Pro prediction: Bunch sprint: set up for a fast day.


A lumpy climby start to the day on legs with two days of Alps saw a very quiet neutralised start…. followed by a 30km gentle descent run off at speed…. by this point both the heat and the headwind had intensified and cycling on my own to FS 3 I certainly felt weary; but a bonus coffee and ice cream stop and getting in a group made the ride through lavender fields and gently rolling Provence fields and rock valleys an enjoyable ride- that was until we hit the flat roads with headwinds in excess of 20km/hour….. but a good day.

Pro’s Prediction: GC

A fantastic iconic Tour stage; with Col de Vars as a leg warmer. I found it a long hard but satisfying day; the only way I can sum it up was a long uphill ascent; and I was rarely able to take any advantage of flat riding….. The Izoard is a fantastic climb and the moonscape on the top is as ethereal as they suggest.


Col de Vars

Col d’Izoard


Pros: A GC battle; and a super quick descent to the finish line.


A deeply satisfying day; albeit long…. the video says it all

This is set up for a pro bunch sprint; wide sweeping roads at the finish preceded by a flattish 50km through the Cotes du Rhone vineyards.

No transfer today; weather forecast to be cloudy/ sunny- as we rolled out from Le Puy what did we get: absolutely lashed it down: no rain cape- wet again but slightly warmer but a nice start up the gentle Cat 3; coffee in a cafe at FS1….. onto a drying rolling road… pastureland, to pine trees…. all at about 1000m… lovely…. FS2 and on to the descent through the Ardeche down to the Rhine and 50km later on a transfer bus into the heart of the Alps…. two big days await us……


Start of the descent

Halfway down

River Rhone at the bottom

Pro prediction: one for the breakaway; just enough to escape the bunch.

Wow what a day; starting with a Cat 1 climb; we knew the weather was un-certain and all was ok-ish at the re-group point at the top of that first climb- it had been a 5.15 start/people are tired…..

The next c40km were like being in the UK but that wasn’t only the scenery…. almost Yorkshire-moor style roads and landscape with driving torrential rain at an altitude greater than Yorkshire saw riders roll into the next feedstop frozen to the core; I don’t think I have seen that many cyclists wrapped in blankets…..

As the day progressed the weather got better then worse and better again… un-veiling the most stunning scenery.. along rock lined river valley bottoms leading to the final climb.. with yet another Wall to climb….. …. then just when you think it’s all downhill from there, the Tour throws in a couple of bonus climbs…. anyway a real sense of achievement as I rolled into Le Puy en Velay.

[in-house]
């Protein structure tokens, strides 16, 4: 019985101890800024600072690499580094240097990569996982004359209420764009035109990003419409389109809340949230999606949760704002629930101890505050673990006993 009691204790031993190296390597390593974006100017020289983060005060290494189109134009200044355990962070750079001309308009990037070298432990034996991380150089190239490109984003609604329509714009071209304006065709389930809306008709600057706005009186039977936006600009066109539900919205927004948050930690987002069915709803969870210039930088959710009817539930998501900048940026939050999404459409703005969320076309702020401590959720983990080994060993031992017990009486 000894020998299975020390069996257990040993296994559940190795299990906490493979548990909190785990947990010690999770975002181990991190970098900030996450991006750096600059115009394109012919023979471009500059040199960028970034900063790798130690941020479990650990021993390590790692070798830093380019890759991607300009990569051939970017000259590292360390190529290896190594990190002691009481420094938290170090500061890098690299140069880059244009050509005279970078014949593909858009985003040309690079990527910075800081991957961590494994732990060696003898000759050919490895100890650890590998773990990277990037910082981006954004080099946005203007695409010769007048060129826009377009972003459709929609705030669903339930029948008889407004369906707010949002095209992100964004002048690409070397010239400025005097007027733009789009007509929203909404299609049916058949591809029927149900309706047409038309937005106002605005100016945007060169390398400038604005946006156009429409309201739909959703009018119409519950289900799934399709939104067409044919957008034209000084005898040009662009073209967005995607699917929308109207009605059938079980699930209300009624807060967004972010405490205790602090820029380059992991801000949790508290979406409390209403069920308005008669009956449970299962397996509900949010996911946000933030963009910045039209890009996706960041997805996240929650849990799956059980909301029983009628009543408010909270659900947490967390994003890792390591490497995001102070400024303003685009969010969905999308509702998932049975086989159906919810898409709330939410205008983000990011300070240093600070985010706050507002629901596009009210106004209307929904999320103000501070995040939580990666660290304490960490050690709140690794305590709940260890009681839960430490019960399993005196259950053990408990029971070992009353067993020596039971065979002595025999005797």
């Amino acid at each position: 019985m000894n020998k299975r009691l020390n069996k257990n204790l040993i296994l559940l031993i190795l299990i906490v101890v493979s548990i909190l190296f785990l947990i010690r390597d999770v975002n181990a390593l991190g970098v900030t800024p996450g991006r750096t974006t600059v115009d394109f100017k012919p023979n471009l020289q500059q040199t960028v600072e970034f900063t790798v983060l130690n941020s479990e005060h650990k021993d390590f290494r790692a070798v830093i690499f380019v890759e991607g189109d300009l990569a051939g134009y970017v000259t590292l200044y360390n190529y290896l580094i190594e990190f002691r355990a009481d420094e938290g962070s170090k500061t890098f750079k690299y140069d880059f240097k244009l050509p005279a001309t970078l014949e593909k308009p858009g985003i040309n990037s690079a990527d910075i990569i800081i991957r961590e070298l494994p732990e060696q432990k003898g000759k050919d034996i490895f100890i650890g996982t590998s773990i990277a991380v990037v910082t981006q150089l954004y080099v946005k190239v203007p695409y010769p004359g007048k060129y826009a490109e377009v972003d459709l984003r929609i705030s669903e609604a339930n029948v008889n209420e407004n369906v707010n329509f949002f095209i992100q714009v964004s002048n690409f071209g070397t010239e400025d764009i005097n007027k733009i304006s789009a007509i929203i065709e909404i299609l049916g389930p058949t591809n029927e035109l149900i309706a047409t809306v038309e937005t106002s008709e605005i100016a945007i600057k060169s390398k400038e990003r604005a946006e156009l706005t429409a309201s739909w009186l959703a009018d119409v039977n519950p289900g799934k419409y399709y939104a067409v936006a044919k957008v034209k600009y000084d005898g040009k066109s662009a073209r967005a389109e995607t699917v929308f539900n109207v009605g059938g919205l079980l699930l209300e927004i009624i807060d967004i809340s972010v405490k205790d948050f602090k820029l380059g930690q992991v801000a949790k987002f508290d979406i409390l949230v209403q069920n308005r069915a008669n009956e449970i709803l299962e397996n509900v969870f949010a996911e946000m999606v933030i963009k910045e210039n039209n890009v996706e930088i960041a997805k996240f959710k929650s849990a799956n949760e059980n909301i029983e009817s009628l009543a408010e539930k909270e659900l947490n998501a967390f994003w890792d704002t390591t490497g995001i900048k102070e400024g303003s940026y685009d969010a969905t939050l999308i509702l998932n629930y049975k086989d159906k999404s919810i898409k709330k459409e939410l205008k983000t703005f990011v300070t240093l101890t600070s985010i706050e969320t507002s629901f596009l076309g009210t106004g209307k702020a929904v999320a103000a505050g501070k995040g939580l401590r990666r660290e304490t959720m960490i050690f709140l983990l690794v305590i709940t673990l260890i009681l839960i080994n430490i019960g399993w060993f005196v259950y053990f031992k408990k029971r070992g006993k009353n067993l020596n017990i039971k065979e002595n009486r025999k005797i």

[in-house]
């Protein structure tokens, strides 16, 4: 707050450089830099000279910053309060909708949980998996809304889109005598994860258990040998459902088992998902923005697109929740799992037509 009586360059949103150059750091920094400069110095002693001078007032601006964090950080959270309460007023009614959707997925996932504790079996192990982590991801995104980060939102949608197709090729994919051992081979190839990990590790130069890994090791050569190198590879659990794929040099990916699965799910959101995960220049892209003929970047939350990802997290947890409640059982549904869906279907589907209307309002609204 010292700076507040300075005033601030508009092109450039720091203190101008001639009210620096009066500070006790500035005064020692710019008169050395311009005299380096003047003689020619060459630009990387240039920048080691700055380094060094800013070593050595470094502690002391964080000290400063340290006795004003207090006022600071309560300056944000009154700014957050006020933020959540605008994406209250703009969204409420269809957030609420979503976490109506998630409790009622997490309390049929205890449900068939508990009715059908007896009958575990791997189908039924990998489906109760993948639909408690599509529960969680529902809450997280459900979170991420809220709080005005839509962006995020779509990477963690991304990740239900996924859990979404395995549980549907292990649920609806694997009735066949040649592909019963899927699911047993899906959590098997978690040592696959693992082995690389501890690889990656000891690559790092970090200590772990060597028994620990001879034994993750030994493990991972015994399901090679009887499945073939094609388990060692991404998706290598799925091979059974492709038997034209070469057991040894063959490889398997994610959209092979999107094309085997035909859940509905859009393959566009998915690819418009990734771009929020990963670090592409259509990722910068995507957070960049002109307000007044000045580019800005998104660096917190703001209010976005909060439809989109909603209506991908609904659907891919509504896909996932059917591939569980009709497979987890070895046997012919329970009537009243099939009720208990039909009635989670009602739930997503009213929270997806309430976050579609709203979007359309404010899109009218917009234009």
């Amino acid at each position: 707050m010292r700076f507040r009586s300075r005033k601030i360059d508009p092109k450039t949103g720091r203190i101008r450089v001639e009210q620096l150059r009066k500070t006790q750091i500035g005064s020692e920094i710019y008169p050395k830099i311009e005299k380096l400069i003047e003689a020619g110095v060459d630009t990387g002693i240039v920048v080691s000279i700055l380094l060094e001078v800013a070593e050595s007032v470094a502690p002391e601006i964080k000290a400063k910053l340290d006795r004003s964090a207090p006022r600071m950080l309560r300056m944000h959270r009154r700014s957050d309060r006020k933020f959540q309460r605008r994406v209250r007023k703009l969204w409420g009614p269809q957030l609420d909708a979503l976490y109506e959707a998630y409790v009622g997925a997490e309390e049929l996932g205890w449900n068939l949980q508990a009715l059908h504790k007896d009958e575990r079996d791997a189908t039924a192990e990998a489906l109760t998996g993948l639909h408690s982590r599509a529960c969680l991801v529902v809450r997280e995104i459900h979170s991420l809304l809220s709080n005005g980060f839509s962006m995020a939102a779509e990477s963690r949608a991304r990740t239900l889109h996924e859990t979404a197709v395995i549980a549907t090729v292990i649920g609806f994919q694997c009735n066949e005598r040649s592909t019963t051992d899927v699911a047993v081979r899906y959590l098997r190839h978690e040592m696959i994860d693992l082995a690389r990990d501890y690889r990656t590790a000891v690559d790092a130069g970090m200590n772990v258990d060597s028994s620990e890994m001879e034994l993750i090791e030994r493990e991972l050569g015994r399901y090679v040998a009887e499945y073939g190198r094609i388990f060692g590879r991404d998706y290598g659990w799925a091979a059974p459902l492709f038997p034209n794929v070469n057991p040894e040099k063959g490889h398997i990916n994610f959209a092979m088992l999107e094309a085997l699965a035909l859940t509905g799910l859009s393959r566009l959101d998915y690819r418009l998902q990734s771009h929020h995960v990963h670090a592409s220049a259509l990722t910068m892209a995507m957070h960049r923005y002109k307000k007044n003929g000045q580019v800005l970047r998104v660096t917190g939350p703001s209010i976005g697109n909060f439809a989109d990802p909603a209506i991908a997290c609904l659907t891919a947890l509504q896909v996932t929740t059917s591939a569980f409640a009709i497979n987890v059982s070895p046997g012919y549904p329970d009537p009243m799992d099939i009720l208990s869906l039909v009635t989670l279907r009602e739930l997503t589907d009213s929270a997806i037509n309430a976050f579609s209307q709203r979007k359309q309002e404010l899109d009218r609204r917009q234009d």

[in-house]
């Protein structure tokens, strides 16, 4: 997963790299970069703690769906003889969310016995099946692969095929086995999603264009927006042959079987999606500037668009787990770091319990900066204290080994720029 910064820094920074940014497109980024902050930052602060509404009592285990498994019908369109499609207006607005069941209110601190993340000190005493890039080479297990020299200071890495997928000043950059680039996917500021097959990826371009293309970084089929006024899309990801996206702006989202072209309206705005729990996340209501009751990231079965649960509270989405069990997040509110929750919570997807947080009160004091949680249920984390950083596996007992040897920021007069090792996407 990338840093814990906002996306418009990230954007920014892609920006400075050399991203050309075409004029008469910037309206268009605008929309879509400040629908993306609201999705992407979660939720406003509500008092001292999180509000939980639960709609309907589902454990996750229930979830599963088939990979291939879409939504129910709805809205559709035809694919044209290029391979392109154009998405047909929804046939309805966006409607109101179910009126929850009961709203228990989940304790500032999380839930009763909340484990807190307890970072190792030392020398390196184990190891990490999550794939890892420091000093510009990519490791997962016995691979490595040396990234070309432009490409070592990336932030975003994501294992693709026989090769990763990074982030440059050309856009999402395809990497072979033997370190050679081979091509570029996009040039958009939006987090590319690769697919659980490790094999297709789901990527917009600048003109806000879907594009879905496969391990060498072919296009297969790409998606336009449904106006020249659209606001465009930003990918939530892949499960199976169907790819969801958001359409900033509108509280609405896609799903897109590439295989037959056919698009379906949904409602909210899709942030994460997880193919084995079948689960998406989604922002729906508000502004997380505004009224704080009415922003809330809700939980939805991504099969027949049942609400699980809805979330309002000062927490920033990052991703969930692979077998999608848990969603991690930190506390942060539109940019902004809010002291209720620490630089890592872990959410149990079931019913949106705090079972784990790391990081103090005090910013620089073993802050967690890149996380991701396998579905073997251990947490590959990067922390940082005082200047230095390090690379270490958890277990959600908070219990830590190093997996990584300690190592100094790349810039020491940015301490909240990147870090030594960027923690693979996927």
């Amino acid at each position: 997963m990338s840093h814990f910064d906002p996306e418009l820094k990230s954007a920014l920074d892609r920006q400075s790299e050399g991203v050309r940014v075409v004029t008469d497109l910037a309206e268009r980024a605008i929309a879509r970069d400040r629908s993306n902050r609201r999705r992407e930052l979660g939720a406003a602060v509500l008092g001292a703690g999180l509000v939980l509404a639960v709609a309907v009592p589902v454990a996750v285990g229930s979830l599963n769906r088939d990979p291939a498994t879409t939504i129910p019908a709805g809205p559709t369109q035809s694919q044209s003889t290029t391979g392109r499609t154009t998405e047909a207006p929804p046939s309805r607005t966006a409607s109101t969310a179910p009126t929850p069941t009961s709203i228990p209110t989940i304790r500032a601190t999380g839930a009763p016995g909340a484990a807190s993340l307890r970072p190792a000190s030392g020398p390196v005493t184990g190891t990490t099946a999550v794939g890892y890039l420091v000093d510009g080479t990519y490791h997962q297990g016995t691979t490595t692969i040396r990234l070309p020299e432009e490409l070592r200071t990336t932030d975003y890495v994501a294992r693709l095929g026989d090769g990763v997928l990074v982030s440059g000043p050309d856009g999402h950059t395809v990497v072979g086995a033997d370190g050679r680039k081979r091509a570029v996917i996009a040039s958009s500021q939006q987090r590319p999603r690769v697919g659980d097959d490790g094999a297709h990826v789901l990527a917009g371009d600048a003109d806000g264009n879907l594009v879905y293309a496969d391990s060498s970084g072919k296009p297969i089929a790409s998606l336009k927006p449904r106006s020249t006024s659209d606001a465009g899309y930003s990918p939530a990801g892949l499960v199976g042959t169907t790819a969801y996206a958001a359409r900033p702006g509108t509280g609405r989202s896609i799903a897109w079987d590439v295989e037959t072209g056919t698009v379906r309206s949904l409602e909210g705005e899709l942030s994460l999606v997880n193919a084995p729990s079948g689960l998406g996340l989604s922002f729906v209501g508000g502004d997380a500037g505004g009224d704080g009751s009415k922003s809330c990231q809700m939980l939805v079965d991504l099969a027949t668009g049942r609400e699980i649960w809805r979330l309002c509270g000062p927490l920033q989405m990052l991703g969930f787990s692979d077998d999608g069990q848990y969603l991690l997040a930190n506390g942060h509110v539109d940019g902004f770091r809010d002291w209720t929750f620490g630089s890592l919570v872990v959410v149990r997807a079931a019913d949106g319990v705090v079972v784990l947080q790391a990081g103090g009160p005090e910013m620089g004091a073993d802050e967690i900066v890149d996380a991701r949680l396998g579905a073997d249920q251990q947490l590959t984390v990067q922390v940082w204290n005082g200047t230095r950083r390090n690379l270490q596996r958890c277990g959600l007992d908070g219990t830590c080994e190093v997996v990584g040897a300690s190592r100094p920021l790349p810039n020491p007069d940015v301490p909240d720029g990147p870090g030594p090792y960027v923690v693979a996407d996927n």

Pro prediction: Bunch sprint

A funny kind of day on the road; the weather plays such a large part in its contribution to the Tour; and we generally think of sunshine- this was just a grey day where the majority of riders had two days of climbs in their legs….. Any other day this may have been a lovely stage flirting with the gorges moving again from the built up towns etc to countryside… for me… the small ring just didn’t work… legs too spinny (if that’s even a word) and the big chain ring brought into use with a relatively quick time…..

Pro- prediction: what a fascinating stage; I will enjoy watching the highlights of this- very difficult to call… the shortest tour stage ever….. a solo attack!!

It is impossible to explain to anyone not riding that this is NOT a holiday; people having buried themselves up to the ski station then awoke at 5.15ish for a two hour transfer to Saint Girons…… everyone was tired…. the first Cat 1 was rode  as a neutralised ascent- job done; the second not straightforward Cat 1 demanded that little bit more and with a draining heat no-one was wholly comfortable…. Feedstop 2 saw a welcome free ice-cream (I am ignoring in my Blog; Neil’s attempt at a cheeky overtake)….

And the final climb up the Mur de Peguere to the Col at the top…… was enough to drive a large number to either stop for breathers or walk…. and it isn’t in a gloating way I rode up the climb…… And I say it because at the end of two days being on the two stages including stops of say in total 19 hours… to climb that wall hurt but in an achieved way… the only sad part was that I had to pedal for about three minutes on the final fast 20km descent to Foix.

I do this to raise money for the William Wates Foundation; the giving details are on our website and on my Twitter profile page…. and after listening last night to a v brief presentation by a charity called Chaos Theory… it is worth supporting this charity. But it does on occasion hurt!!

Pro prediction: Simply put one for Chris Froome… something and everything for the GC but a nice one for the Palmares as he crests the 007 runway.